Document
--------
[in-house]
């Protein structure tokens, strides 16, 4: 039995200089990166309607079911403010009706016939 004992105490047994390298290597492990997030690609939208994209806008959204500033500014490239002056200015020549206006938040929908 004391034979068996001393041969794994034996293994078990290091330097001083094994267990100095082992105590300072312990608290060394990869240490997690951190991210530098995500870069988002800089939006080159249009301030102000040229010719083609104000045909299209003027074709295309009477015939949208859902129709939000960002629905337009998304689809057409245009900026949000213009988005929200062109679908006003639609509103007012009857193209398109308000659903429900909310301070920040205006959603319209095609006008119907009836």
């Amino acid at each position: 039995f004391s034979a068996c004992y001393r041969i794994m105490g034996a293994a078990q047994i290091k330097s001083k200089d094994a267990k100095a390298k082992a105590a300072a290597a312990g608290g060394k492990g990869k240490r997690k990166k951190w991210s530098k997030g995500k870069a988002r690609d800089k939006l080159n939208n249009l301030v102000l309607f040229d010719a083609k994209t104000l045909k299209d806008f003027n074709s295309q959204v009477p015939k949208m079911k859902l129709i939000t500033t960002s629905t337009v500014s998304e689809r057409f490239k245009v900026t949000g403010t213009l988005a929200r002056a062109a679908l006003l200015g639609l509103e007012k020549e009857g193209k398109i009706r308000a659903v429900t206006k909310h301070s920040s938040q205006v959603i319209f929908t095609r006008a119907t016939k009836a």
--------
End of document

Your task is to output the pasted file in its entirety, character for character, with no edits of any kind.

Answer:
[in-house]
């Protein structure tokens, strides 16, 4: 039995200089990166309607079911403010009706016939 004992105490047994390298290597492990997030690609939208994209806008959204500033500014490239002056200015020549206006938040929908 004391034979068996001393041969794994034996293994078990290091330097001083094994267990100095082992105590300072312990608290060394990869240490997690951190991210530098995500870069988002800089939006080159249009301030102000040229010719083609104000045909299209003027074709295309009477015939949208859902129709939000960002629905337009998304689809057409245009900026949000213009988005929200062109679908006003639609509103007012009857193209398109308000659903429900909310301070920040205006959603319209095609006008119907009836």
């Amino acid at each position: 039995f004391s034979a068996c004992y001393r041969i794994m105490g034996a293994a078990q047994i290091k330097s001083k200089d094994a267990k100095a390298k082992a105590a300072a290597a312990g608290g060394k492990g990869k240490r997690k990166k951190w991210s530098k997030g995500k870069a988002r690609d800089k939006l080159n939208n249009l301030v102000l309607f040229d010719a083609k994209t104000l045909k299209d806008f003027n074709s295309q959204v009477p015939k949208m079911k859902l129709i939000t500033t960002s629905t337009v500014s998304e689809r057409f490239k245009v900026t949000g403010t213009l988005a929200r002056a062109a679908l006003l200015g639609l509103e007012k020549e009857g193209k398109i009706r308000a659903v429900t206006k909310h301070s920040s938040q205006v959603i319209f929908t095609r006008a119907t016939k009836a």